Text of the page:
There used to be a bar I loved. There have been many over the years. Almost all of them were dives and there ain’t an ounce of irony in that claim, nor the slightest hope for your approval that I’m the type who’d hang out in one over some upscale place with six different Syrahs on the menu.
The best dives share one essential feature, and it is a mohawked bartendress with facial hardware, or the fact that after a certain hour, she’d reach a tattooed forearm out and light a cigarette for me. Nothing like that at all.
The true draw of all these wonderful shitholes was a well curated jukebox. One that not only enlightened and broadened my musical palette, but also subtly dictated the type of patron-alcoholic most welcomed there.
I starting bar hopping in the age of CD’s, so we’re not getting nostalgic about a needle dropping on a 45. But we are talking about a time when a good CD jukebox got you five songs for a buck, and you’d take your time clanking through the racks, deciding what the next fifteen minutes of vibe should be.
It was in a dive called Gary’s in New Rochelle where I first found the Velvet Underground’s outtakes LP, “V.U.” It was released by Verve Records in 1985 but good luck finding it in a record store.
(**Record stores were public establishments filled with vinyl discs organized alphabetically in big bins. You’d peruse isles and isles of them making selections based on cover art, pick too many of them, put several back, still have too many, torment yourself over final choices, then pay with something called cash.)
Gary’s had VU in their wall mounted jukebox, and I got to know it over the years, along with many other bands I didn’t own. I quickly learned which songs off the Violent Femmes LP would get a room full of strangers singing about why they couldn’t get just one fuck. Or the B52’s ever reliable “Wild Planet,” which would put people on the floor, wriggling like lobsters. These were the bands the Iona College/North Avenue crowd wanted to get sloppy too, and the jukebox was our great enabler.
The Candlelight Inn was a borderline biker bar and the their jukebox never strayed far from the fundamentals. It had plenty of bands I knew, like Sabbath and Zepplin and Skynyrd, but instead of their “Gold & Platinum” greatest hits, they had the integrity of whole albums.
“Gimmie Back My Bullets” was an LP I apprenticed over $6 pitchers of Peils and chicken wings. The best song on it, “I Got the Same Old Blues,” never made it to the greatest hits compilation and that was the reason I chose it over and over again. I must’ve spent $10 bucks on that track in the salad days of underage drinking… and the nods from the leather clad bad asses made me feel, at least for the 4:08 it played, like I was a bad ass too.
After turning 21, it was all East Village. The great 7B bar turned me onto the best of Brit Rock like Paul Weller and The Jam. And I’ll never forget the panoply of punk in the free standing machine at King Tuts Wah Wah Hut on the corner of Avenue A: Circle Jerks, Black Flag, Misfits, Sucidal Tendancies, Dead Kennedys, Buzzcocks. Fuck yeah.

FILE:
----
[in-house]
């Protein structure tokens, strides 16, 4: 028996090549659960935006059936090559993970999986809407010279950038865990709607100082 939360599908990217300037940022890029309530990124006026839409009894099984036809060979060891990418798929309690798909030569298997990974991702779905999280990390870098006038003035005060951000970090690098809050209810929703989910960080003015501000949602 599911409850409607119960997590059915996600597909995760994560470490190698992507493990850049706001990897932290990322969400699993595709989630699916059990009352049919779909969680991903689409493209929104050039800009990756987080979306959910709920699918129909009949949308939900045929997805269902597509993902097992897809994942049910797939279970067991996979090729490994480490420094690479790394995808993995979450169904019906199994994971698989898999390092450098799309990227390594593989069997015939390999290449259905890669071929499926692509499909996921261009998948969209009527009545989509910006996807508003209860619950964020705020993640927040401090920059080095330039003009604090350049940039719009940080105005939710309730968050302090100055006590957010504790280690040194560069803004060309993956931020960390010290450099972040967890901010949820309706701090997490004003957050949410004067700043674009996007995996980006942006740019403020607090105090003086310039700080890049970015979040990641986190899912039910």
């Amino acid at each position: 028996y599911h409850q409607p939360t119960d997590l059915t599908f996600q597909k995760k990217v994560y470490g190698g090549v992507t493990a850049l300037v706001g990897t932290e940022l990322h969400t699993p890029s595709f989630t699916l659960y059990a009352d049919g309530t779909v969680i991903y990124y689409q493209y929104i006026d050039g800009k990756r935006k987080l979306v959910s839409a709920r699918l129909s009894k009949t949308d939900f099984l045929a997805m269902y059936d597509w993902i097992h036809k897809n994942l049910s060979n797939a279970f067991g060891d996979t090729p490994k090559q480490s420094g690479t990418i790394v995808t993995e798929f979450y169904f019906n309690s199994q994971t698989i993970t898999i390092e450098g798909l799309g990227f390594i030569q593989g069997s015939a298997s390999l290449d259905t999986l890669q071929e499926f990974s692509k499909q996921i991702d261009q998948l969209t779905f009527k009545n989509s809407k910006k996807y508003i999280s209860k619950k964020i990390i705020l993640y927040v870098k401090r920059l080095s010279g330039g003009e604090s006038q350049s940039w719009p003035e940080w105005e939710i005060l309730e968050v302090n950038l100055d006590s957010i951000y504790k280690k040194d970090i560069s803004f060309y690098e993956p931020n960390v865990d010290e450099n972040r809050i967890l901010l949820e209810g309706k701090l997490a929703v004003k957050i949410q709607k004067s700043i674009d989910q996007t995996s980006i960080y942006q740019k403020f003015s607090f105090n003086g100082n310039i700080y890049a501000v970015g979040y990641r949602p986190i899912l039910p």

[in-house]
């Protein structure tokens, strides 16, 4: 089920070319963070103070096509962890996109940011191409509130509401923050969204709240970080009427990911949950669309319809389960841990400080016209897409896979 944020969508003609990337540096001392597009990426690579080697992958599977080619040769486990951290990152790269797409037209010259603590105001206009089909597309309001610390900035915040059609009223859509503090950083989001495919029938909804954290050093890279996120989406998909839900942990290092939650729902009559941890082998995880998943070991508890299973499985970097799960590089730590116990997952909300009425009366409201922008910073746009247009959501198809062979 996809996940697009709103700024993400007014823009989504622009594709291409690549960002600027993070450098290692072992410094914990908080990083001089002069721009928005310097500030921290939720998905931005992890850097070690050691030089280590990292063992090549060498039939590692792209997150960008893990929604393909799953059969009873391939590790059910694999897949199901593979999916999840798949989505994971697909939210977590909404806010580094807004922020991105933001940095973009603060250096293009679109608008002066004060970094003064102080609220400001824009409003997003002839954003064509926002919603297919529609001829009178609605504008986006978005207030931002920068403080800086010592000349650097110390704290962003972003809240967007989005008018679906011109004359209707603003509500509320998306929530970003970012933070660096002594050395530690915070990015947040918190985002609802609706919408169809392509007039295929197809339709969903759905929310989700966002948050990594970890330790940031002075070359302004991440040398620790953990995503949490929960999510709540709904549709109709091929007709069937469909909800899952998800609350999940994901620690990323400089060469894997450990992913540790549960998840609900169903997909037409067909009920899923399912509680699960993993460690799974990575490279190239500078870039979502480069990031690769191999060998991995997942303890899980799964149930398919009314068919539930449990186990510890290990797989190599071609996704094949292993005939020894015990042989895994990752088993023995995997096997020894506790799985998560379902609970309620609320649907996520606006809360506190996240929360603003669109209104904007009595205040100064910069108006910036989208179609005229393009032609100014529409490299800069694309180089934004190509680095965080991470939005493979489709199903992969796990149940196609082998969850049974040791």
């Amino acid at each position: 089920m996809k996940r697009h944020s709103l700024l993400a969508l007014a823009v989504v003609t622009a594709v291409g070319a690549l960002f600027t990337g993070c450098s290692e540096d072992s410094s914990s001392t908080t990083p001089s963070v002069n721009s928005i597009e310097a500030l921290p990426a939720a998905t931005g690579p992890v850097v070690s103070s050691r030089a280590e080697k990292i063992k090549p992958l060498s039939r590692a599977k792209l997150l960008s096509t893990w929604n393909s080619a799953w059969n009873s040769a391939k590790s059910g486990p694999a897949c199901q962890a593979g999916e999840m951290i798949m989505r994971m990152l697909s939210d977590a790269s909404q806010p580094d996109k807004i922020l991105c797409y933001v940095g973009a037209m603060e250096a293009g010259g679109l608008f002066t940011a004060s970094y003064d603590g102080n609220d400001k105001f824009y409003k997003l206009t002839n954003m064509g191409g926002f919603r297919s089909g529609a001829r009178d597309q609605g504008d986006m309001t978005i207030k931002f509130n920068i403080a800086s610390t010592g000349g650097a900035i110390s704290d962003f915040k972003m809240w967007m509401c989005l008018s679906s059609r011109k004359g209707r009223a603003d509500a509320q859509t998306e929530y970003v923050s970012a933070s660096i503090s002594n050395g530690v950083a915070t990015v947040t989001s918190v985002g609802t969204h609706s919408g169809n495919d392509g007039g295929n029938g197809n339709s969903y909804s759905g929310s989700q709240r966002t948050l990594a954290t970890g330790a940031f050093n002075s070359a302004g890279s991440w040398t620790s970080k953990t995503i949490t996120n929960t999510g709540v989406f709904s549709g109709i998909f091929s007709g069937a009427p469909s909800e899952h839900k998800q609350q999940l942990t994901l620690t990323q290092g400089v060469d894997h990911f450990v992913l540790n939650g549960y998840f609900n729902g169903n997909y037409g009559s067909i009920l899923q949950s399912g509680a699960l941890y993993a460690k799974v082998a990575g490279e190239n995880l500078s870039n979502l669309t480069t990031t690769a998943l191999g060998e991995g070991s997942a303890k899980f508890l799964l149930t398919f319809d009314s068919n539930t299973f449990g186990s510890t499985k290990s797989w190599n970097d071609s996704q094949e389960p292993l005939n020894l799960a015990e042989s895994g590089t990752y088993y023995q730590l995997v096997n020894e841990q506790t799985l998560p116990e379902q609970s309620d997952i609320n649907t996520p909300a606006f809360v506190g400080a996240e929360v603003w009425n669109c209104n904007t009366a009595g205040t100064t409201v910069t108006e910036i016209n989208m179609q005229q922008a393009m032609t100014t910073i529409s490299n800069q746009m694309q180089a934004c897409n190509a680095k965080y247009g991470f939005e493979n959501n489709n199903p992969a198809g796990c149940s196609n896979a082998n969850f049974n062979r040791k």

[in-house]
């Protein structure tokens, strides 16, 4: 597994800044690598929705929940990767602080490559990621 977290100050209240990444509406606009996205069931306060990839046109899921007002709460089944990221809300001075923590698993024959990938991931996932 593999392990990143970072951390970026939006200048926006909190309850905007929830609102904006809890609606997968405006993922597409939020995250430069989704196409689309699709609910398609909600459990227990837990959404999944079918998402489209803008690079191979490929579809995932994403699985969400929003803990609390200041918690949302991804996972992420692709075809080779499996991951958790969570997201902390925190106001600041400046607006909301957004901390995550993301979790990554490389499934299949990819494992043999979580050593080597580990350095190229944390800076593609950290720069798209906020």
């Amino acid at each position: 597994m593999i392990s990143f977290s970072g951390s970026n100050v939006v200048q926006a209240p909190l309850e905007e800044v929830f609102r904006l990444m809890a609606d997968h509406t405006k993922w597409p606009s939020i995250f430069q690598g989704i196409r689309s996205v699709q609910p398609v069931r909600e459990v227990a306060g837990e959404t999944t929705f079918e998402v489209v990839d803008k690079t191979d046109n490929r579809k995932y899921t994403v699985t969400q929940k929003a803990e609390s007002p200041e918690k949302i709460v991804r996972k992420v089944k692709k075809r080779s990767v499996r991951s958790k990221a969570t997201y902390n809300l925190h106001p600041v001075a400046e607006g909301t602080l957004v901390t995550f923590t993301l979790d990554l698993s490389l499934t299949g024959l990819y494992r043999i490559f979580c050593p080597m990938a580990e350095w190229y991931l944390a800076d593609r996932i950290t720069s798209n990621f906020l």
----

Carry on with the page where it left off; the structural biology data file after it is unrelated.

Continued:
I didn’t own any of those titles, but they all became mine in that isosceles shaped bar. I learned what to play by listening to what other people drove, and when. We sustained our own anarchic culture between those grungy walls, and the language we were bound by came thrashing out of that jukebox.
There were several nights when the jukebox determined our location. We spent hours with our faces pressed against the glass at WXOU or Mars Bar, McHale’s or The Cedar Tavern, Corner Bistro or Rudy’s or the P&G or the Whitehorse, pairing the exact right tune with whatever poison we were nursing.
Now it’s 2013. I’m over 40 and in Los Angeles. And there are some great bars in this town. Dives that made Charles Bukowski and Tom Waits proud, so New Yorkers back the fuck off.
The Parlour Room on Yucca had a classic jukebox. The bands it harbored had evolved but they were still indicative of good taste: LCD Soundsystem, Muse, Black Keys, Brazilian Girls… But a few flips deeper and you could find Siouxsie and the Banshees and the Beastie’s first LP and even deeper than that Elvis Presley and Nina Simone.
But on a recent evening, one in which I had agreed to meet a talented musician, I entered to see the old school jukebox replaced by a blindingly bright touch-screen monstrosity.
“What the hell is this?” I asked our bartender. “It’s great.” He beamed. “It plays everything!” And therein likes the problem. A jukebox that plays everything? I thought the whole point was to “make a selection,” not have your will satisfied regardless of the bar’s environment.
With it’s high speed internet and full on keyboard, you can chose anything from the planet earth’s library of music, from vomit metal to Christian rock to the soundtrack from High School Musical 3, which was played several times by a very wasted birthday girl in a tiara, heels too high to balance on, and satin pants a size too small. Sex-y!
So while that gaggle of giggling squeakers commandeered the music, and danced to what they had decided was ironically funny ’cause it was so cheesy, they became their own little ecosystem independent of larger collective that had assembled to enjoy a night out. The jukebox, once essential to unification, was now the source of alienation.
I searched for the bar owner in hopes of kicking him in the balls, but it was clear he had already lose them by cutting the anchor of his faithful base in favor of trying to please the hoi poloi. Maybe a cockpunching was in order.
One dude clad in leather was so miffed, he vengefully swiped his credit card for $10 and proceeded to play five Yngwie Malmsteen songs in a row, which may just have been worse.
The same owner runs The Well not to far away. It too is well known for baddass jukebox. I can only hope and pray to the music gods that it stays old.